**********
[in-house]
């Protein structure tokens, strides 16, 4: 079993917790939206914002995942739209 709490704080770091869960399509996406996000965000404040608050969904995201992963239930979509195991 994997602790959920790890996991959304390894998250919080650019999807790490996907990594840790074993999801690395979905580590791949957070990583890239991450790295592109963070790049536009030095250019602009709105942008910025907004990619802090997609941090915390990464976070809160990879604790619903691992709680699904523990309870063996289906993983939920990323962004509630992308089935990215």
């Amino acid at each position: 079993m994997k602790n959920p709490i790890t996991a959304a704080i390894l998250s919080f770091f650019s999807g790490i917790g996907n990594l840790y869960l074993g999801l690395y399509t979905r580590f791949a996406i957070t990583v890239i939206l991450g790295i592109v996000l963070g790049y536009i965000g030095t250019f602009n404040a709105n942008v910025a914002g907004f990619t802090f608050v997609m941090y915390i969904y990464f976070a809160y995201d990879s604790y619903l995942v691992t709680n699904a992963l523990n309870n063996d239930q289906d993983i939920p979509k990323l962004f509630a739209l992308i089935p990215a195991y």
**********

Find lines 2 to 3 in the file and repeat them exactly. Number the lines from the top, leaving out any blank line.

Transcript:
């Protein structure tokens, strides 16, 4: 079993917790939206914002995942739209 709490704080770091869960399509996406996000965000404040608050969904995201992963239930979509195991 994997602790959920790890996991959304390894998250919080650019999807790490996907990594840790074993999801690395979905580590791949957070990583890239991450790295592109963070790049536009030095250019602009709105942008910025907004990619802090997609941090915390990464976070809160990879604790619903691992709680699904523990309870063996289906993983939920990323962004509630992308089935990215």
């Amino acid at each position: 079993m994997k602790n959920p709490i790890t996991a959304a704080i390894l998250s919080f770091f650019s999807g790490i917790g996907n990594l840790y869960l074993g999801l690395y399509t979905r580590f791949a996406i957070t990583v890239i939206l991450g790295i592109v996000l963070g790049y536009i965000g030095t250019f602009n404040a709105n942008v910025a914002g907004f990619t802090f608050v997609m941090y915390i969904y990464f976070a809160y995201d990879s604790y619903l995942v691992t709680n699904a992963l523990n309870n063996d239930q289906d993983i939920p979509k990323l962004f509630a739209l992308i089935p990215a195991y």